located a circle can be drawn through the points O,R, and S which
very accurately predicts the primary current locus with respect to
the impressed voltage. The accuracy of this method of determining
this locus is evident from the proximity of the locus of points
determined experimentally.
The second article shows how the theory so far advanced can
be used to determine such quantities as efficiency, current, torque,
and speed for different conditions of operation.
The theory out-
lined has been checked experimenta.lly and found correct.
There is an infinite nwnber of possible brush settings that
can be made on a Schrage motor. It is possible to move the brushes
so as to change the magnitude or the phase position or both
magnitude and phase position of the voltage collected from the
commutator. Such movements can be used to change speed or power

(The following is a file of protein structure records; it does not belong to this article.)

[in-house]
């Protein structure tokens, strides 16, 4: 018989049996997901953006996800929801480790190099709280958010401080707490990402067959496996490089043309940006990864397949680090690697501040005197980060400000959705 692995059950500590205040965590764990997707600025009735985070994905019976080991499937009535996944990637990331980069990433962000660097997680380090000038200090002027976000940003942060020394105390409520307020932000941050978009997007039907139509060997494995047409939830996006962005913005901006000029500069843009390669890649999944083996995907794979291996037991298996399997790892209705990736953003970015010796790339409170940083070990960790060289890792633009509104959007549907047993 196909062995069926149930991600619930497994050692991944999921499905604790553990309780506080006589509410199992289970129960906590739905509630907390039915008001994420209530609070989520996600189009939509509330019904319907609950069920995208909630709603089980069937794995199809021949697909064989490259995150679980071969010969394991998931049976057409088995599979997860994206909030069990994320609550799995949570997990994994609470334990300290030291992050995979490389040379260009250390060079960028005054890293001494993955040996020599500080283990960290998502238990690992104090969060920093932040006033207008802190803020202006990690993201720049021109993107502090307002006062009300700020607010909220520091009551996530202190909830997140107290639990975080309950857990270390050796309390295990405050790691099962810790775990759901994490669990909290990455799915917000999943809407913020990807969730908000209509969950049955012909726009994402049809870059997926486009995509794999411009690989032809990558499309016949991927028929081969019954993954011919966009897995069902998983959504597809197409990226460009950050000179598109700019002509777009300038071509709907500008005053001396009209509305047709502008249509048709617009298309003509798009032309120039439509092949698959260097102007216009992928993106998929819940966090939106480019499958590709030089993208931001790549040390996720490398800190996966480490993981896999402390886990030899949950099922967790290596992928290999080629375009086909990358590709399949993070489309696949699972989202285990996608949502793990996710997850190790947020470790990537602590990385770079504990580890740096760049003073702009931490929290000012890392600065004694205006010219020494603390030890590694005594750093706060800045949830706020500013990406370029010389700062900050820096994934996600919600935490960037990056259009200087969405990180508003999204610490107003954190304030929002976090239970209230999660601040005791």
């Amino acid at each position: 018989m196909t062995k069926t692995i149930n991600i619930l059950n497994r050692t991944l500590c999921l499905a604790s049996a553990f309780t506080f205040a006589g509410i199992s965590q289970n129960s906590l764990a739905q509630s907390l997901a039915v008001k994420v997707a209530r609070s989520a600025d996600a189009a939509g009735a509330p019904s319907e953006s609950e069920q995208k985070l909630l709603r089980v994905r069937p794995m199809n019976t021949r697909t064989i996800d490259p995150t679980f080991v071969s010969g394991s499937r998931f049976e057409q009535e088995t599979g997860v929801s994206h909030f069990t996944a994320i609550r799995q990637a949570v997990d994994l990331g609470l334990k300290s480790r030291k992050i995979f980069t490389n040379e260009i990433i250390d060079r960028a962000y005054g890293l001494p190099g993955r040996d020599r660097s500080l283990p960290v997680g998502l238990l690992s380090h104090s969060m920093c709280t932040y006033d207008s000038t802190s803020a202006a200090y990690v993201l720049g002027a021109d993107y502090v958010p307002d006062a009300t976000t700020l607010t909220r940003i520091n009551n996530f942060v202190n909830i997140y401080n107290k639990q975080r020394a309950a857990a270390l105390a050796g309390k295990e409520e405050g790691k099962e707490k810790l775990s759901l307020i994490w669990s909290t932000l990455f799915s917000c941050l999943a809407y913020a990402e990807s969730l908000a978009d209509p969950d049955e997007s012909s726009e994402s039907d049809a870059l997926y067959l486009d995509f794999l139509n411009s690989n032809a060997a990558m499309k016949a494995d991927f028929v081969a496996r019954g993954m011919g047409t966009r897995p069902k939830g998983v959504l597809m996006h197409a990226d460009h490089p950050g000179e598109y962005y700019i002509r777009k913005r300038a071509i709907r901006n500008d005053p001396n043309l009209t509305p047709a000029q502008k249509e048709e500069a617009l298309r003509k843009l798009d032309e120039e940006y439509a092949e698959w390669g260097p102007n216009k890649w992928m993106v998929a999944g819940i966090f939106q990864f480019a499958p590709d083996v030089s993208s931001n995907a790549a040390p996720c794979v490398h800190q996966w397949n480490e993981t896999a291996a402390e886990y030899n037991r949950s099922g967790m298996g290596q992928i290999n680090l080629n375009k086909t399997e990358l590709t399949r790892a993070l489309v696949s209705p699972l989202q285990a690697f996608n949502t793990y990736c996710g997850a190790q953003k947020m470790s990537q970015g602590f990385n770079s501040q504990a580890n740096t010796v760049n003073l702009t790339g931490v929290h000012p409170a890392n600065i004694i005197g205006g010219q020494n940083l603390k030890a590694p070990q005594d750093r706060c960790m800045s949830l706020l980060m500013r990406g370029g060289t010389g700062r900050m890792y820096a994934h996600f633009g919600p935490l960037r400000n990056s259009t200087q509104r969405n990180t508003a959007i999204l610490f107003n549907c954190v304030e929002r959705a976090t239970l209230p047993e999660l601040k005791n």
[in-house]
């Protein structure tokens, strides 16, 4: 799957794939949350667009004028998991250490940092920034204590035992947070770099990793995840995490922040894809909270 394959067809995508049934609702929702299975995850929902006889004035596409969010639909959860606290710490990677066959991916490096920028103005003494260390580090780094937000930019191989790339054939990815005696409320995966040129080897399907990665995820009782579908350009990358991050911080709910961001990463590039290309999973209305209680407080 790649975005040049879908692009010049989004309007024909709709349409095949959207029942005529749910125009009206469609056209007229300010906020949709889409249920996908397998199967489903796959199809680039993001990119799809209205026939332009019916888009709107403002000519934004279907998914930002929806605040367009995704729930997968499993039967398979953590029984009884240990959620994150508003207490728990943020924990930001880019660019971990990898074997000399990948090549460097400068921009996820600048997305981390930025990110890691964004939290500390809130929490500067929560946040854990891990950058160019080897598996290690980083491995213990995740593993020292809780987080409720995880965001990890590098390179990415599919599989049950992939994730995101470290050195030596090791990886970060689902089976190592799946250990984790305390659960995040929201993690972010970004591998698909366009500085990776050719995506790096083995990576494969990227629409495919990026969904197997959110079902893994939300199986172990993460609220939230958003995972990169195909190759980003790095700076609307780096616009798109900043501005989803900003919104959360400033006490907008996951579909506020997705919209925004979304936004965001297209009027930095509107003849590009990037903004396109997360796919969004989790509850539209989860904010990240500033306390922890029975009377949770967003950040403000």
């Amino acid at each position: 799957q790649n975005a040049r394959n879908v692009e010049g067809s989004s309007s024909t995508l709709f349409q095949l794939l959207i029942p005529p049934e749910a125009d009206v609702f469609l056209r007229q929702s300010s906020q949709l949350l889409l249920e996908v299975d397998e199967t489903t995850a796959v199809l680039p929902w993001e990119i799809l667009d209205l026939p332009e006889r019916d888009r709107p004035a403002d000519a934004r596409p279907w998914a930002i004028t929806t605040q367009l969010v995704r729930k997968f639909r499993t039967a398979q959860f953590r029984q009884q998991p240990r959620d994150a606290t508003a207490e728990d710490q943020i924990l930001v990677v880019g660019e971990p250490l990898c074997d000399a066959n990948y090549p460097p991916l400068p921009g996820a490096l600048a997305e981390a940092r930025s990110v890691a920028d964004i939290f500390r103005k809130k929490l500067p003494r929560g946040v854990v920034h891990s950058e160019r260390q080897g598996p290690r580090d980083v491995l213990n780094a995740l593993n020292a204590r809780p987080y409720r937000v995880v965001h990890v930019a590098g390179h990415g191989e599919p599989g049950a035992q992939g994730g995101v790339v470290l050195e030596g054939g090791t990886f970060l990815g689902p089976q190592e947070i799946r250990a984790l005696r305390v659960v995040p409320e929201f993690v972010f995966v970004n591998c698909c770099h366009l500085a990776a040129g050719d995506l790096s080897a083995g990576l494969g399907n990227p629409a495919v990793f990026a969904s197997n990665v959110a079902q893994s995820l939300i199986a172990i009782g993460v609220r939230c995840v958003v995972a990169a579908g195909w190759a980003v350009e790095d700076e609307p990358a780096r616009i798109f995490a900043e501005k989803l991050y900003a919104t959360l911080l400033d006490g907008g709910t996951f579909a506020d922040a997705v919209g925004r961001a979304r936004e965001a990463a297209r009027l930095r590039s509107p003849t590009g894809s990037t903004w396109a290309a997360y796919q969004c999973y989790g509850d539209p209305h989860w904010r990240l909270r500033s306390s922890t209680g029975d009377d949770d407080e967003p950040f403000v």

factor. Any change in brush settinga will materially change the
circle diagram proportions. Therefore, any circle diagram for this
is useful only in determining the characteristics of the machine
for one brush setting; however, an understanding of the use of the
circle diagram for a particular setting of the brushes will be most
helpful in obtaining a general understanding of the operation of
the machine for other setting. The diagrams used for the basis of
explanation will be those corresponding to the settings described
previously, i. e., at 50 and 150% synchronous speed.
The circle diagram can be determined from the 3 sets of readings taken at no load previously listed. From the data of these